We are humans after all and it is all right to be afraid but afraid of things that we need to be afraid of. Why is it that most of us try to lead or chart our lives in a manner that seems value-laden but inside so many of us are hollow; we cheat at any given opportunity, would lie to cover-up a wrong-do, or malign somebody else, abuse or exploit, misuse other’s resources, and power and access, when we have them. The fear that consumes our lives is not that we may not be leading a useful and value-based life. The fear that dominates is that what we really are will come out in the open. This leads to the other corrupt attempts at buying goodwill, silence and respect.
Fear in itself it not a bad thing. It can be an important factor in determining how we can be useful and how much we can accomplish within one lifetime. In this process, mistakes can be made but if the mistakes were not linked to negative characteristics or behaviour, the true acceptance of the mistakes will not be such a big issue. However, if the mistakes were linked to hollowness of our character, it would lead to a fear of making mistakes and getting exposed. Otherwise, the mistakes will be the points in life from which we could learn and move on.
We often tend to brand ourselves as this or that type of person and the fears of losing that brand identity are so high that we end up putting all sorts of blindfolds and pressures on ourselves to appear true to that brand type. In the process we restrict ourselves from different information, experiences, knowledge that enrich life and bring growth in it. If the fear were that we may no longer be dynamic, it would push us to receive and share experiences and knowledge and help us explore lives that are harmonious and integrated with the others.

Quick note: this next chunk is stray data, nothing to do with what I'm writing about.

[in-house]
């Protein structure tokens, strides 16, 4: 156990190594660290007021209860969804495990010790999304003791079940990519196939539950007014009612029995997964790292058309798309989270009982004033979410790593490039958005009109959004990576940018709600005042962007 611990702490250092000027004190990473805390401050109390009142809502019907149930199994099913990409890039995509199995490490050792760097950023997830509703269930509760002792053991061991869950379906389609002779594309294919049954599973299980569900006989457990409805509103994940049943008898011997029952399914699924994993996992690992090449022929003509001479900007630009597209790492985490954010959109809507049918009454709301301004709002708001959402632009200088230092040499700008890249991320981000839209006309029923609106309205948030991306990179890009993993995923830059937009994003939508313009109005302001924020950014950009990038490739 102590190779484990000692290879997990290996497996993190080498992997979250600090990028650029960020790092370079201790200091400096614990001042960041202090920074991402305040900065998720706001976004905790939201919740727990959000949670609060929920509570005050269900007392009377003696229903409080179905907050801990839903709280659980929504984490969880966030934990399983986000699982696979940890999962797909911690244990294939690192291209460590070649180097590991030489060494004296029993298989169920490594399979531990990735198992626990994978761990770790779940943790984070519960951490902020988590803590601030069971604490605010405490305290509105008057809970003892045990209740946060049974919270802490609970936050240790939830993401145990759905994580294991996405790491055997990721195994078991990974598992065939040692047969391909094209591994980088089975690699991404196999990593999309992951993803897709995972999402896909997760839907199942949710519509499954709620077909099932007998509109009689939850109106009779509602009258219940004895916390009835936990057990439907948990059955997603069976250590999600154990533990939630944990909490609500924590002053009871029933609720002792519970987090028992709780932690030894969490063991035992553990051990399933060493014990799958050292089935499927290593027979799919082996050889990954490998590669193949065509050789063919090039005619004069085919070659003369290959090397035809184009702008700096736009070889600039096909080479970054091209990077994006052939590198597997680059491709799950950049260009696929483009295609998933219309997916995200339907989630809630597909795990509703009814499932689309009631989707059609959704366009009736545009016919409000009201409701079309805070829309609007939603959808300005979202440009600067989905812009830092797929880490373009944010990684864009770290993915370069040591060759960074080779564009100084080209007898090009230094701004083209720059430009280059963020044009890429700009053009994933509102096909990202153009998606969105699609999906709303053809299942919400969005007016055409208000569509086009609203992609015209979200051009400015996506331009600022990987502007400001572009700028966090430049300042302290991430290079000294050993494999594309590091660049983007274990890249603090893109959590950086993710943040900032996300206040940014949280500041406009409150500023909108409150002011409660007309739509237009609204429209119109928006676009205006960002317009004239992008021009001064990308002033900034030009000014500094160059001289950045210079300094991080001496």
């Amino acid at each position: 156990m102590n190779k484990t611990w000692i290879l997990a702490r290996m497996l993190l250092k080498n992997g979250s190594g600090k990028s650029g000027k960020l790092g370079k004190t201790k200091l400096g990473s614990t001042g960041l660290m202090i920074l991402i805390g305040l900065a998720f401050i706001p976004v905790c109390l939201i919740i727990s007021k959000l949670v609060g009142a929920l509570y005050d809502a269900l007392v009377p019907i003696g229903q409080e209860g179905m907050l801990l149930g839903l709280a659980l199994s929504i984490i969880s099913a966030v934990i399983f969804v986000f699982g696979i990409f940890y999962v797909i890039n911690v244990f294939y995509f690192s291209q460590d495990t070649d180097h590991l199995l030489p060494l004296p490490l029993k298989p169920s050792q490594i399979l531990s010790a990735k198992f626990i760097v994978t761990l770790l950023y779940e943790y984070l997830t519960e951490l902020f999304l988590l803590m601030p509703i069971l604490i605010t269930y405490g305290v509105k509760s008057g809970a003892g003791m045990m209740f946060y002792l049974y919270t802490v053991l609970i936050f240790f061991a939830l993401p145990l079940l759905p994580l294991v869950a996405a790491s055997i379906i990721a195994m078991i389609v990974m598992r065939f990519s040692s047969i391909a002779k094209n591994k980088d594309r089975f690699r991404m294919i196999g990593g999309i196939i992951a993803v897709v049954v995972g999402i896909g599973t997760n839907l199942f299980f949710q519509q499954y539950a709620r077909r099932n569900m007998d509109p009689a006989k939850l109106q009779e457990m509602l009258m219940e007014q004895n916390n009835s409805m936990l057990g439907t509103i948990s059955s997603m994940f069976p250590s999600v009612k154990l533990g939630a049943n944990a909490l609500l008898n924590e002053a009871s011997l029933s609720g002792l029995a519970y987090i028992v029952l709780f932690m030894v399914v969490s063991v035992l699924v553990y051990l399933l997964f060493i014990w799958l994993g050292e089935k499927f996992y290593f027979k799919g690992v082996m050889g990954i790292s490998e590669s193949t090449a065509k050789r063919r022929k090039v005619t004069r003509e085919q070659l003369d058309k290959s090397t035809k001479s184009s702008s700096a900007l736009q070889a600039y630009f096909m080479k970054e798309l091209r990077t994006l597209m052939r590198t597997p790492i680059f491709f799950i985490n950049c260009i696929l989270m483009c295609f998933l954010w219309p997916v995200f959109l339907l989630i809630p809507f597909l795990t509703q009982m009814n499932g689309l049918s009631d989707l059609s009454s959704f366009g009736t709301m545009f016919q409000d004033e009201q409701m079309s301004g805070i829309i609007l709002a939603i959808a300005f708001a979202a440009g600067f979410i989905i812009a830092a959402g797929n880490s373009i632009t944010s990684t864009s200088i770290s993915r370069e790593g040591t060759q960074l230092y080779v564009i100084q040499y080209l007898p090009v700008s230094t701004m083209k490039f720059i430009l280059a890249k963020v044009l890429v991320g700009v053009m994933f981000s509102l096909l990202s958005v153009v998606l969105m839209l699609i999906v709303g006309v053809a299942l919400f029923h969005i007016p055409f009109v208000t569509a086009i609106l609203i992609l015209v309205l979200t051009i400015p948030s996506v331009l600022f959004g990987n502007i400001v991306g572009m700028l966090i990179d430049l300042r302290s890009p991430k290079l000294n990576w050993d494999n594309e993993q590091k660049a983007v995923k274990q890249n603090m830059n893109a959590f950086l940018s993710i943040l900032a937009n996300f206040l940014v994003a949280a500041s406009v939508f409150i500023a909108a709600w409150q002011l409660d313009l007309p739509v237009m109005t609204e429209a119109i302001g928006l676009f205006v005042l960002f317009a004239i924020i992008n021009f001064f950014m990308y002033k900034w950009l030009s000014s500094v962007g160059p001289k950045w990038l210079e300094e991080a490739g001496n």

Often we undermine or ridicule others’ thinking, their way of living even when it is most harmless, and emotions because we lack a sense of security in ourselves. We may appear confident and to the others we may appear arrogant but that arrogance is often nothing more than intellectual insecurity deep down. The fear of our intellectual inadequacy getting exposed keeps us in the company of those who would indulge us and even when we are being the most obnoxious will make us feel like a messiah. Such people, perhaps, see through our insecurity, and therefore, are able to exploit it. By not accepting that we may not be the most intellectual or better than the others, we allow ego-centric growth which eventually takes away our capacity to learn and to develop relationships of selfless bonding and care because we start seeking ego gratification from every person who is in our lives or who we encounter in our lives. A fear of getting trapped in an intellectual or physical coterie, on the other hand, could help us develop genuine friendships and egalitarian relationship.
A useful life is not far from a fulfilling life. A life cannot be useful unless it is useful to the others and the others do not imply the ones who indulge our egos. A life cannot be useful unless it is open to experiences, and capable of evolving through constant learning. And a life cannot be fulfilling without being sought out by genuine emotions of the others which will come to us only if the first two factors are present. Hardly anybody reaches out with emotions to somebody who acts in a certain useful way to maintain a particular self-image.